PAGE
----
The Light Cahill common name is one of the most confused common insect (fly)
names in the East. The Stenacron genus, not to be confused with its sister
genus, the similar sounding Stenonema genus, includes one important species,
the interpunctatum. This mayfly is commonly called the Light Cahill.
This mayfly is very similar to some of the Stenonema species (that were recently
changed to Maccaffertium species) which accounts for some of the confusion.
For example, the old Stenonema ithaca (now the Maccaffertium ithaca) is often
called a Light Cahill. It is also called a Gray Fox, adding even more confusion
the Gray Fox common name. Because of the confusion, you will hear anglers
mention that Light Cahills are hatching all the way from April until the middle of
September. Some of the mayflies they are referring to are not Light
Some of the other mayflies the Light Cahill is confused with are the old
Stenonema (now Maccaffertium) mediopunctatum, carolina, and modestum
species. These are usually and correctly (if there is such a thing as a correct
common name) called Cream Cahills.
The Light Cahills are also confused with the Heptagenia group of mayflies or the
Little Yellow Quills that hatch later in the season. That is why you will hear
anglers still taking about Light Cahills late in the Summer and early fall months.
There is a reason for all this confusion. The duns of these various species look
Now, I am sure all of the above scientific names are also confusing, especially to
those who are just getting started. I would make this plain and simple if it were not
for those guys who would respond with a lot of corrections in my over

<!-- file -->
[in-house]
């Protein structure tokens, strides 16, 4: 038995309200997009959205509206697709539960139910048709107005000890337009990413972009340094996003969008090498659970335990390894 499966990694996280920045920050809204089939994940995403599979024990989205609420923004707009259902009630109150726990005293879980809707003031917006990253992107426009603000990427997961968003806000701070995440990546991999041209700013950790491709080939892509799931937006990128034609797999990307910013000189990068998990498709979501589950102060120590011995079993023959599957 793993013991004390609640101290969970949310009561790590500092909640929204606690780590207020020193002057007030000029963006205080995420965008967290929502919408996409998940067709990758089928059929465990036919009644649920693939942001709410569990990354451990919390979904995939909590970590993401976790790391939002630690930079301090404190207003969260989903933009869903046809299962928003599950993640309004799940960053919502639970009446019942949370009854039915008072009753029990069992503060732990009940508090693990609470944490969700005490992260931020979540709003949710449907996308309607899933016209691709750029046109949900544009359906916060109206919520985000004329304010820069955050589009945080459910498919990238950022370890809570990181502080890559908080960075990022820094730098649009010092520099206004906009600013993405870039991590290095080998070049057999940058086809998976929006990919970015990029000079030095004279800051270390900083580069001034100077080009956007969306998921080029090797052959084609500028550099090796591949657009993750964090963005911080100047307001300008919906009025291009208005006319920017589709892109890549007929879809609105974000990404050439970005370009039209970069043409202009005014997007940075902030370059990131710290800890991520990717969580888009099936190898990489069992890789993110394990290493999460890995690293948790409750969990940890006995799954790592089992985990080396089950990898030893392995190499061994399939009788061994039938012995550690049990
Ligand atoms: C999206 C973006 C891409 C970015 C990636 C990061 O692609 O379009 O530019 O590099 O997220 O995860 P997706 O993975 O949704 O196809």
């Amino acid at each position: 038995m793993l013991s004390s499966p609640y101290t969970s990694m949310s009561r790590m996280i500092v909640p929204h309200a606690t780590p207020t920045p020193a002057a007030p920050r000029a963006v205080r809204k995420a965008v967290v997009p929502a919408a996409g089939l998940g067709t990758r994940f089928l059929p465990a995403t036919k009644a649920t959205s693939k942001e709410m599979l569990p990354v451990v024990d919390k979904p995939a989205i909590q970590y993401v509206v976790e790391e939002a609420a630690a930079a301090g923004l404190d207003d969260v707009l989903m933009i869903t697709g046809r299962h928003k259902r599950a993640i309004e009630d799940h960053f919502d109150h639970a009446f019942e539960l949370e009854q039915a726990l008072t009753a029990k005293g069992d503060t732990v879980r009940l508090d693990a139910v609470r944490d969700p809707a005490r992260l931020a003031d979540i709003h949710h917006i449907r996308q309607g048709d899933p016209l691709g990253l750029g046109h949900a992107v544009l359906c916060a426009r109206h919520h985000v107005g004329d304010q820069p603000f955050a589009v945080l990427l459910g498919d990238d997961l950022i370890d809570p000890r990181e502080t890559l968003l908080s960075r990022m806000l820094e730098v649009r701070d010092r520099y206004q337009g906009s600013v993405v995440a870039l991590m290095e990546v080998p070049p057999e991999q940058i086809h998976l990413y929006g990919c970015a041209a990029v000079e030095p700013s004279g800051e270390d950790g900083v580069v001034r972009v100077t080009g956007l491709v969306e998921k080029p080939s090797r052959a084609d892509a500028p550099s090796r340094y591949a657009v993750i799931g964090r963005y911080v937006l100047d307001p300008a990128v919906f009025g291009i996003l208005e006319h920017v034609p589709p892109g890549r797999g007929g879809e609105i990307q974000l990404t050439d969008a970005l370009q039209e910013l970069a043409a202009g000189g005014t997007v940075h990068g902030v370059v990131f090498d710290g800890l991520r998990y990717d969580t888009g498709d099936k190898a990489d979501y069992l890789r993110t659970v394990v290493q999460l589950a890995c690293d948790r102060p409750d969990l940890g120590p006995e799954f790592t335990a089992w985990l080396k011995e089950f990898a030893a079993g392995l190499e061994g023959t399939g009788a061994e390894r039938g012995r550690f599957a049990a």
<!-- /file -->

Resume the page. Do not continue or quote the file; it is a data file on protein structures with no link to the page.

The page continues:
simplification. Some want it simple and some want it as accurate as a snipper.
Scientific names are necessary in order to designate the insect I am referring too
or otherwise I would not use them. If I used common names only, there would be
even more confusion. For example, if I called a Maccaffertium Ithaca a
"Gray Fox" many anglers would think I was referring to a Maccaffertium varcium
or the old March Brown common name. I could give dozens of such examples.
Common names vary from region to region, book to book and angler to angler. In
order to make it simple, what I and most of the fly fishing community refer too as
a "Light Cahill" is the Stenacron interpunctatum.
These mayflies hatch from the last week of April until the end of June, depending
mainly on location, the weather and elevation of the stream. This hatch usually
only last two to three weeks at any one location but the overall duration from the
streams at the lower elevations to the higher elevation, can last up to eight
weeks. These mayflies can be found in the tiny brook trout streams as well as
the larger watersheds.
As I said above, it is easy to understand some of the confusion in the common
name "Light Cahill". There is not a great deal of difference in the appearance of
some of the Maccaffertium Stenacron and Stenonema species. They are all
clinger nymphs that look fairly similar. However, there are differences in the
behavior of some of these various species that warrant attention.
The Heptagenia group of mayflies (often confused as Light Cahills) are also
clingers but behave quite differently. When we review the "Cream Cahills" you
will find that some of those species are different colors. Some of them are almost
white. Some of them have heavily mottled wings. The sizes of these mayfly
species can vary a hook size of two and of course, the hatch times vary greatly.
For now, lets focus on the real "Light Cahill", the Stenacron interpunctatum.
Copyright 2013 James Marsh
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